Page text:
Jaenelle bared her teeth and snarled at him. It wasn't a sound that could possibly come from a human throat.

Saetan froze.

Luthvian watched them, too frightened to move or speak. She had no idea what was passing between them, but she kept hoping he was strong enough to contain Jaenelle's anger—and knew with dreadful certainty that he wasn't. He wore the Black Jewels, and he didn't outrank his daughter. May the Darkness be merciful!

The cold was gone as suddenly as it appeared.

Saetan released Jaenelle's arm and watched her until the front door closed behind her. Then he sagged against the wall.

As a Healer, Luthvian knew she should help him, but she couldn't make her legs move. That's when it finally struck her that the girls hadn't reacted to the cold or the danger, that the buzzing voices were speculating on the outward drama without any understanding at all.

"She's rather spoiled," Roxie said, giving Saetan her best pout.

He glared at her so malevolently she shrank back into the workroom, stepping on the other girls who were crowded around the doorway.

"Finish your spells," Luthvian said. "I'll check them in a minute." She closed the workroom door and rested her head against it.

"I'm sorry," Saetan said. He sounded exhausted.

"You shielded the girls, didn't you?"

Saetan gave her a tired smile. "I tried to shield you, too, but she rose past me too fast."

"Better that you didn't." Luthvian pushed away from the door and smoothed her gown. "But you were right. It was better having the first lesson and knowing what it will be like to teach her before coming to terms with what she is."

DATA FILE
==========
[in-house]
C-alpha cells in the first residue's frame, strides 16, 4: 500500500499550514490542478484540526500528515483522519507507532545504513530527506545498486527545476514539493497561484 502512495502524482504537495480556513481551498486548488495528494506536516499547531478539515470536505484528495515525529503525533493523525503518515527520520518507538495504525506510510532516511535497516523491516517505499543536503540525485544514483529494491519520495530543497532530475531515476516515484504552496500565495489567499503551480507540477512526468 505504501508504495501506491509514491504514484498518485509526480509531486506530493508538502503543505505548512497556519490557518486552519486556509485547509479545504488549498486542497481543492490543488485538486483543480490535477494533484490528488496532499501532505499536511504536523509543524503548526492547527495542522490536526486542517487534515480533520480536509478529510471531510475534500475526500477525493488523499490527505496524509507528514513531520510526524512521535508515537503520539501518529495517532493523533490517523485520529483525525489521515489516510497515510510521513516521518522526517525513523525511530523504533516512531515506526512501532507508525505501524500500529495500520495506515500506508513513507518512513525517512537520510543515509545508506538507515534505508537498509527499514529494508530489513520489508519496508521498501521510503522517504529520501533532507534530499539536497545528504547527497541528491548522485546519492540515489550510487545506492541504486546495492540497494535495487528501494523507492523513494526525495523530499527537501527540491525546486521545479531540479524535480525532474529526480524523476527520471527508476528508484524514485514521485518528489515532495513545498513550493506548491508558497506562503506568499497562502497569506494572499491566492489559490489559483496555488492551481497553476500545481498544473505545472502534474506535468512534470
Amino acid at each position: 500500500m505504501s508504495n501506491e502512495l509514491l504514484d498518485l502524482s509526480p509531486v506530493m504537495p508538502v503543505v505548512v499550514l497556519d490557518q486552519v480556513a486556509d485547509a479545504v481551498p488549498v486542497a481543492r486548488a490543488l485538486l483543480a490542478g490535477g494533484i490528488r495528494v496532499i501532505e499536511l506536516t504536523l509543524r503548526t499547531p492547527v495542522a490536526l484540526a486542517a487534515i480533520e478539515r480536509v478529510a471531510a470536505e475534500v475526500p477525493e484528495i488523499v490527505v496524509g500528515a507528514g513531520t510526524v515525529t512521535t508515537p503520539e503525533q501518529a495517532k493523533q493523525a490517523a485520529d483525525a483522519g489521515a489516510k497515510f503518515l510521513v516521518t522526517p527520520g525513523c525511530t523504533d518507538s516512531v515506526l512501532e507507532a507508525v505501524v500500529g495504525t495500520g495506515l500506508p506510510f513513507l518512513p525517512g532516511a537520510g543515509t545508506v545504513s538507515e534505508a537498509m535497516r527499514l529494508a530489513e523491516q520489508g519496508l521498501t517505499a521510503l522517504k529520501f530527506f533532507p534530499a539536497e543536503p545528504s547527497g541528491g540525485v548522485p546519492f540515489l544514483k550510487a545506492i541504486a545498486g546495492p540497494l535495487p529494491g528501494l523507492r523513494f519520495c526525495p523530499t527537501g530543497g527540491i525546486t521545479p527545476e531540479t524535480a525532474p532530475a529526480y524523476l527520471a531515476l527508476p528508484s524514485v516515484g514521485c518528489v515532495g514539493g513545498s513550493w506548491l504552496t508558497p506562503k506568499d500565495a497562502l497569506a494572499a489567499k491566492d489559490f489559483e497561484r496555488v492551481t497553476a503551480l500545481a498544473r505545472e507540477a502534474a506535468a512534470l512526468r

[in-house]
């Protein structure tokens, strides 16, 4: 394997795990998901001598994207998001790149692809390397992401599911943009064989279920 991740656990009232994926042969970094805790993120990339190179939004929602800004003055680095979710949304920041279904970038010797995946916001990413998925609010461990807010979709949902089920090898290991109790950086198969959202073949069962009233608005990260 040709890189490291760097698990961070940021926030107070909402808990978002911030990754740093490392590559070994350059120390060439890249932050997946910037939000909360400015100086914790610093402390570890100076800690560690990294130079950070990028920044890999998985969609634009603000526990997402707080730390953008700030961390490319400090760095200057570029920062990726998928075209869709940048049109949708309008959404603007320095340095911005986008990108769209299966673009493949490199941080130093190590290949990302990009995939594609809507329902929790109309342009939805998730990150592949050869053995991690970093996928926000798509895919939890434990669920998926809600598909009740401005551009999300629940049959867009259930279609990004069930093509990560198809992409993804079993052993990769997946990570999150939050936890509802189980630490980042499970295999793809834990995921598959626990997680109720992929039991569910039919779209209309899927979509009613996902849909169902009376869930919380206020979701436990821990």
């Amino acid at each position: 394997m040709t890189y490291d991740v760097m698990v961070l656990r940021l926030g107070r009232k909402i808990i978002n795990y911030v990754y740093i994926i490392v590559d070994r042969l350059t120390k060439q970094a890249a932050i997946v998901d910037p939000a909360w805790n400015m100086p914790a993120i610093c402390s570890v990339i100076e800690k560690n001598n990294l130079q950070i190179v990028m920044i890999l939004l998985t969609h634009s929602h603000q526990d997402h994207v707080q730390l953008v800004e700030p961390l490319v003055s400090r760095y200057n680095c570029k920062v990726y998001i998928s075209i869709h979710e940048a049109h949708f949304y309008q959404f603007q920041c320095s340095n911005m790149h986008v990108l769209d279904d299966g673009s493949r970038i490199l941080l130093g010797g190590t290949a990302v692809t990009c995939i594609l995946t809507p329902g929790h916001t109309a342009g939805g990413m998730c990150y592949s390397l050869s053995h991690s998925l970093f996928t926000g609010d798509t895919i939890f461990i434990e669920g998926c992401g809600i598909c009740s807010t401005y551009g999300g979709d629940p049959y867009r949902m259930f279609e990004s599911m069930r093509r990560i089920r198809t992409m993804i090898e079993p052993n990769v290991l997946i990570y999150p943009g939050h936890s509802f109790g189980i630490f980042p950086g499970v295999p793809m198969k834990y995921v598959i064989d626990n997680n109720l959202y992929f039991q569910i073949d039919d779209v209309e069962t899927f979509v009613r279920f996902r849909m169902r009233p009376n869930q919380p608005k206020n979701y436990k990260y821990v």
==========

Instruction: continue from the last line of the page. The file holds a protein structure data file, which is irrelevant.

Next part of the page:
She saw his golden eyes change.

"And what do you think she is, Luthvian?" he asked too softly.

Look beneath the skin.

She looked him in the eye. "Your daughter."

Saetan strolled along the edge of the wide dirt road. Jaenelle was a little ways ahead of him and didn't seem to be in any hurry, so he didn't feel a pressing need to catch up with her. Besides, it was better to let her calm down before asking her what he needed to ask, and, since she was a Queen, the land would soothe her faster than he could.

In that, she was like every other Queen he'd ever known. No matter what other talents they had, the Queens were the ones most drawn to the land, the ones who most needed that contact with the earth. Even the ones who spent most of their time residing in larger cities had a garden where their feet could touch the living earth, quietly listening to all the land had to tell them.

So he strolled, relishing the ability once again to walk down a road on a summer morning and see the sun-kissed land. To his right was Doun's fenced-in common pastures, where all the villagers' cattle and horses grazed. To his left, just past the stone wall that surrounded Luthvian's lawn and gardens, was meadowland dotted with wildflowers. In the distance were stands of pine and spruce. Beyond them rose the mountains that ringed Ebon Rih.

Jaenelle stepped off the road and stopped, her back to all that was civilized, her sapphire eyes fixed on the wild. He approached her slowly, reluctant to disturb her meditation.

Nothing had happened at Luthvian's that could explain the intensity of Jaenelle's anger. Nothing had prepared him for that confrontation when she had turned on him, because part of her anger had been at him, and he still didn't know what he'd done to cause it.